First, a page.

Haley Humiston, today’s guest blogger, is a PR major and a member of Loyola’s 2013 Bateman team.
When I applied for the Bateman team, I thought I knew what I was getting myself into: sleepless nights, no spring break and a complete rescheduling of priorities. As some of my most admired classmates had been on the team in the past, I knew how much work it would be. What I did not know was what I would get out of the experience.
I’m not writing this to explain the skills I have developed as part of this powerhouse team. I want to share the most important thing I have learned working on this campaign.
Given the restrictions of the campaign competition, we had only our own creativity and $300 to work with. As a team, we knew we needed to hold anti-bullying workshops, but the thought of having a professional–whether counselor, doctor or speaker–accompany us every day was out of the question. Instead, we used professionals as resources. We spoke with teachers, administrators, social workers and psychologists in the New Orleans area and they advised us what practices would be most efficient. Our research readied us for the hands-on aspect of our campaign, but it could have never prepared us enough.
We visited six schools to hold the workshop 21 times. Beyond just having a new respect for teachers after having woken up at 6 a.m. every day this month, I am more glad than ever that I switched my major from music education to mass communication. Being a teacher is hard work.
Not only is being a teacher hard work, but having conversations about bullying and its consequences did not seem like something I had signed up for. After the first two days, I had just about had it with 14-year-old boys defending violence and retaliation. They were not expressing the stubbornness of an average high-schooler; it was clear that their mindset was internalized. I felt I would rather talk to a brick wall than hear the arguments that were thrown back to me.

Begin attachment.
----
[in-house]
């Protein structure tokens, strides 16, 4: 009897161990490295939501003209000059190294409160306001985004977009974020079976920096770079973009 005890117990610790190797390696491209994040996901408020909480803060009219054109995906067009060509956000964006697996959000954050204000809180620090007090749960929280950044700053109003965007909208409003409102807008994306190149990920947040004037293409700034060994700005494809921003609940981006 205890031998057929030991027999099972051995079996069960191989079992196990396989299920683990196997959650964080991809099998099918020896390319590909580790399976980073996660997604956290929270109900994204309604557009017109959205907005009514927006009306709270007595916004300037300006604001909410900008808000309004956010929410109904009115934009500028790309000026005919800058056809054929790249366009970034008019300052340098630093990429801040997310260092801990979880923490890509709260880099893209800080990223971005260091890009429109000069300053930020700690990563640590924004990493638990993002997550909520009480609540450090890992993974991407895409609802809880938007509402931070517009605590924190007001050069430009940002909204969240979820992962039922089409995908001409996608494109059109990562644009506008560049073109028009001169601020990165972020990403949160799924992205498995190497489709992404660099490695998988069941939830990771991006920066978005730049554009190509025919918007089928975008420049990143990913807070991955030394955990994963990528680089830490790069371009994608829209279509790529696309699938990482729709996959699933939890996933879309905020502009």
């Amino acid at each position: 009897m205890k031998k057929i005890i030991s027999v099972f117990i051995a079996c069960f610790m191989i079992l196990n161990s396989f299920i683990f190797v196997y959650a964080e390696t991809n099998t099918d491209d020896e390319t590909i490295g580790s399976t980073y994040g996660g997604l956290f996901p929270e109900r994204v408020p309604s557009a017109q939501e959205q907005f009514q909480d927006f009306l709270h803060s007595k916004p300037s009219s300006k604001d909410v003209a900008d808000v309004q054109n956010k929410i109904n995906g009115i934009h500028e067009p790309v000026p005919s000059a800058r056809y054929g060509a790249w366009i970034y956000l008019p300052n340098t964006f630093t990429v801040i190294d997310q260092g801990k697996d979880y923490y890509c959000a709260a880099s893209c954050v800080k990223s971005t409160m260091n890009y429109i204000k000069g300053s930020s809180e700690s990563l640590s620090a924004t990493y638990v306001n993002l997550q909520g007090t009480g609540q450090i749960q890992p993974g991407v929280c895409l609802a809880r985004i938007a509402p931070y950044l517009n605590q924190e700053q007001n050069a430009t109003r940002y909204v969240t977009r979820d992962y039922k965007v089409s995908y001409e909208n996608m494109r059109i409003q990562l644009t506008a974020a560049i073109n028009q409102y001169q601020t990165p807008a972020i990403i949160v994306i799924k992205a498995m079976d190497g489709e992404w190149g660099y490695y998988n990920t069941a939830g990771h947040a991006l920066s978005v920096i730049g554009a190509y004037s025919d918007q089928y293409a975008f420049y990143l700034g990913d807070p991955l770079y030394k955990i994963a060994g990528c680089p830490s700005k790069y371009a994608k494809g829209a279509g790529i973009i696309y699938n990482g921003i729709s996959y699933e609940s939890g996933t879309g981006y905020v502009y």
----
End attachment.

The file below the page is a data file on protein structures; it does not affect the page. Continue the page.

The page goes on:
I knew that I shouldn’t be surprised by this, since a study in New Orleans last year reported more than 29 percent of students have seen assaults committed with weapons and nearly 14 percent have witnessed murder. (Read more here.) Nonetheless, I felt like I would never be able to get our message across.
In the second week, we were cleaning up after a workshop when one of the students approached us. A boy, who I remembered from the workshop as soft-spoken and sweet, told us that he had been bullied.
“They call me names and I don’t understand what they mean. I don’t know why they do it.”
My first instinct, to cry and wrap my arms around him, was quickly trumped by a sudden understanding that I had a purpose beyond creating an effective and measurable public relations campaign. From that point on, my definition of a “great public relations campaign” widened deeply.
What I have learned from the Bateman team is that as a public relations professional, you are not only a public relations professional. You may have to be a teacher, a sous chef, a counselor, a mascot or an actor. You’re going to wonder why you are these things, why you couldn’t have hired someone else or why you’re acting a role you think yourself unfit for. What you need to realize is that being this person will make you closer to your cause. It will be exhausting at first, but you will catch on. And you will see nothing but growth in your passion and determination, which will translate directly to your campaign.
You don’t need to trust me with this one, because you will learn it eventually. Just remember that when you’re frustrated, sleepless and feeling incapable of filling someone else’s shoes, you only need to break them in a little before they fit just right.
Toward the end of our campaign, I wasn’t afraid to have difficult conversations with students or challenge them. I felt obliged to. These conversations only made me recognize the success of our campaign in its fight against the bullying epidemic.
Today, a student called me over to look at his paper–the post-quiz we use to measure our effectiveness in teaching–with a grin from ear to ear.
“Look,” he exclaimed, smiling up at me.
Under “What can be done to prevent bullying?” the 10-year-old boy had written every one of our K.I.N.D.ness steps verbatim: Keep Others Included, Inform an Adult if You See Bullying, Never Bully Others and Decide to be More Than A Bystander.
We had gotten our message across after all.